SEI’s superintendent and foreman had to be strategic and creative when staging mining equipment operations throughout the city. SEI project manager Shawn Stockwell stated, “The tight work easements required that we stack our equipment and MTBM control containers in order to fit within permitted areas. All of the RCP used on the project had to be staged along the streets, placed in median areas and/or parking lots then transported to the mining shaft because it could not fit onsite. At a few of the locations, the separation plant had to be setup at a remote location so there was enough room to handle the spoils.”
The Geotechnical Baseline Report was prepared by the project’s program manager, The Louis Berger Group Inc. of Providence. The GBR’s assessment of the region determined that the area consists of river bedrock containing sandstone, siltstone, shales, coal mixed with sand, silt, gravel, concrete and asphalt fill materials. The geology contains up to a 20 percent volume of cobbles and boulders and groundwater was encountered shallower than 10 ft below the surface.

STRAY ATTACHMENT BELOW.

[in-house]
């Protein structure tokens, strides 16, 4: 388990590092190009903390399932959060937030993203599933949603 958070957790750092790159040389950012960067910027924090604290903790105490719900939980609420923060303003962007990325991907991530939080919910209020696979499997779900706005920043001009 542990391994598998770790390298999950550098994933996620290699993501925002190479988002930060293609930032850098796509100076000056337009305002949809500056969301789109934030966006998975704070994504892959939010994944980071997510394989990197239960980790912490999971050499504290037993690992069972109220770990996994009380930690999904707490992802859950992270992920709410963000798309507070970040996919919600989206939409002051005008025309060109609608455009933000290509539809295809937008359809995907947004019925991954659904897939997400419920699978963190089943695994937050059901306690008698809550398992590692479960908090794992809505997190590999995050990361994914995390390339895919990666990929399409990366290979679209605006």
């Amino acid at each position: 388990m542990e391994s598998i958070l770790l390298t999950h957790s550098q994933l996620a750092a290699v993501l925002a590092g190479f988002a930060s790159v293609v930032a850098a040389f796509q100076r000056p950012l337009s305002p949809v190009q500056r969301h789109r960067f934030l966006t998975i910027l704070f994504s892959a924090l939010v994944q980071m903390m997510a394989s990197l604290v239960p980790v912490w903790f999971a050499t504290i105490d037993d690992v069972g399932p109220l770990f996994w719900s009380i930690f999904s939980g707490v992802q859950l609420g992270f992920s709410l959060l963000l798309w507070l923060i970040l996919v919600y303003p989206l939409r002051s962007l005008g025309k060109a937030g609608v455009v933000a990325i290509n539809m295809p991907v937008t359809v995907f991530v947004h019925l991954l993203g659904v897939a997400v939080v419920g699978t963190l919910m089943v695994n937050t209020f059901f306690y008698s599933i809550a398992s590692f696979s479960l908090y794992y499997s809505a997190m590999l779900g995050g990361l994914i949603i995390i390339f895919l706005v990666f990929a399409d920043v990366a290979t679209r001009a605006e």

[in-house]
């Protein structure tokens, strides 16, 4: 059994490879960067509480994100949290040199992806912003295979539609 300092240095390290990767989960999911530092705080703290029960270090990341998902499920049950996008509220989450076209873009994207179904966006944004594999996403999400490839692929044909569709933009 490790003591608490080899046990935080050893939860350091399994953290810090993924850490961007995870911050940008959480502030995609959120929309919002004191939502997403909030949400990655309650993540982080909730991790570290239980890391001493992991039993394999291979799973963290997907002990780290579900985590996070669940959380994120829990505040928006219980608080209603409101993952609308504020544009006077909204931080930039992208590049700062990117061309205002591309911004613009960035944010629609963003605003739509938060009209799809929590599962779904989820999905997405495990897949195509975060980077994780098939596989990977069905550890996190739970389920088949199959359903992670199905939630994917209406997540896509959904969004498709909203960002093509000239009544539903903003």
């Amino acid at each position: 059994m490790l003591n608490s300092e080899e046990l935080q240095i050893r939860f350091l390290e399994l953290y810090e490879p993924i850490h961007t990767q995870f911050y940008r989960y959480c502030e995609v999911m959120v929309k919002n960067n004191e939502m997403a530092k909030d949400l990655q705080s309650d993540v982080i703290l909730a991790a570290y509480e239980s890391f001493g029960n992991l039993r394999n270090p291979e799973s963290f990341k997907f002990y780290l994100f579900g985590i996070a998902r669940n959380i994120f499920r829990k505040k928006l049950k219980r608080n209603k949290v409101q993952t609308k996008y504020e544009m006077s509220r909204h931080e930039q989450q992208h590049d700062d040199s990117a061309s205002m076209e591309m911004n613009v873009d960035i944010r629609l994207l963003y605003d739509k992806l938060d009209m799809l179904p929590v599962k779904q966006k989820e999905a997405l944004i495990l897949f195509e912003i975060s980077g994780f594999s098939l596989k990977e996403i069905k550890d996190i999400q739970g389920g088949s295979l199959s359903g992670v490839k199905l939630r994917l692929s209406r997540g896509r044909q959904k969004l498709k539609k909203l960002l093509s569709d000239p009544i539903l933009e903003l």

SEI’s fleet of equipment includes many Akkerman microtunneling systems. SEI used three MTBMs, an SL36, SL60 and SL74, which were at times increased to accommodate the six pipe ODs. All MTBMs were outfitted with mixed ground cutter heads featuring disc cutters and drag bits to excavate the mixed geology.
SEI began work on the project in September 2012 and anticipates completion of 22 total runs in March 2014. These conduits along the interceptor include: 618 ft of 30-in. RCP in two drives; 149 lf of 36-in. HOBAS pipe in one drive; 4,423 lf of 48-in. RCP in seven drives; 743 lf of 54-in. RCP in two drives; 2,063 lf of 60-in. RCP in four drives; and 3,980 lf of 72-in. RCP in six drives.